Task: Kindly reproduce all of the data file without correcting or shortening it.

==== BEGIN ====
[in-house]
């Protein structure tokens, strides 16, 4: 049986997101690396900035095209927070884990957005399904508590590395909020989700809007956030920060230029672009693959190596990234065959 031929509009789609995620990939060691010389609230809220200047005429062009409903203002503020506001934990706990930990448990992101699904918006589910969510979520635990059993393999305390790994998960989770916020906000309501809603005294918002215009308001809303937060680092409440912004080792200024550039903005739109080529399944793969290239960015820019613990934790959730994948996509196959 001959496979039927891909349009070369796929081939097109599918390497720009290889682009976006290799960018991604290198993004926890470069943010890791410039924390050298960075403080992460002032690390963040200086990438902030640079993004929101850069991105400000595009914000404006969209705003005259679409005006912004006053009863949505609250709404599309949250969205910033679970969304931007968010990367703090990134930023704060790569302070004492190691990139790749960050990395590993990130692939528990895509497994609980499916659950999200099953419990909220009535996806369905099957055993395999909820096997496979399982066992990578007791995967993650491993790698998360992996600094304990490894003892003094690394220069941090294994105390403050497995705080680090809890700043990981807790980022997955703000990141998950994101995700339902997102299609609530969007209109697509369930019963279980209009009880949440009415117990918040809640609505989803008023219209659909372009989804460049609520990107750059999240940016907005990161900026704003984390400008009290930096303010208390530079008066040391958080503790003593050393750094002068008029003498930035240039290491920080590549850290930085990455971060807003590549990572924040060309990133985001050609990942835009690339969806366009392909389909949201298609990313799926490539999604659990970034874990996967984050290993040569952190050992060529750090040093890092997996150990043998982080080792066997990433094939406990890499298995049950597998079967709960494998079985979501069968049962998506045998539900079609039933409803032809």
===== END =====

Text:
[in-house]
């Protein structure tokens, strides 16, 4: 049986997101690396900035095209927070884990957005399904508590590395909020989700809007956030920060230029672009693959190596990234065959 031929509009789609995620990939060691010389609230809220200047005429062009409903203002503020506001934990706990930990448990992101699904918006589910969510979520635990059993393999305390790994998960989770916020906000309501809603005294918002215009308001809303937060680092409440912004080792200024550039903005739109080529399944793969290239960015820019613990934790959730994948996509196959 001959496979039927891909349009070369796929081939097109599918390497720009290889682009976006290799960018991604290198993004926890470069943010890791410039924390050298960075403080992460002032690390963040200086990438902030640079993004929101850069991105400000595009914000404006969209705003005259679409005006912004006053009863949505609250709404599309949250969205910033679970969304931007968010990367703090990134930023704060790569302070004492190691990139790749960050990395590993990130692939528990895509497994609980499916659950999200099953419990909220009535996806369905099957055993395999909820096997496979399982066992990578007791995967993650491993790698998360992996600094304990490894003892003094690394220069941090294994105390403050497995705080680090809890700043990981807790980022997955703000990141998950994101995700339902997102299609609530969007209109697509369930019963279980209009009880949440009415117990918040809640609505989803008023219209659909372009989804460049609520990107750059999240940016907005990161900026704003984390400008009290930096303010208390530079008066040391958080503790003593050393750094002068008029003498930035240039290491920080590549850290930085990455971060807003590549990572924040060309990133985001050609990942835009690339969806366009392909389909949201298609990313799926490539999604659990970034874990996967984050290993040569952190050992060529750090040093890092997996150990043998982080080792066997990433094939406990890499298995049950597998079967709960494998079985979501069968049962998506045998539900079609039933409803032809």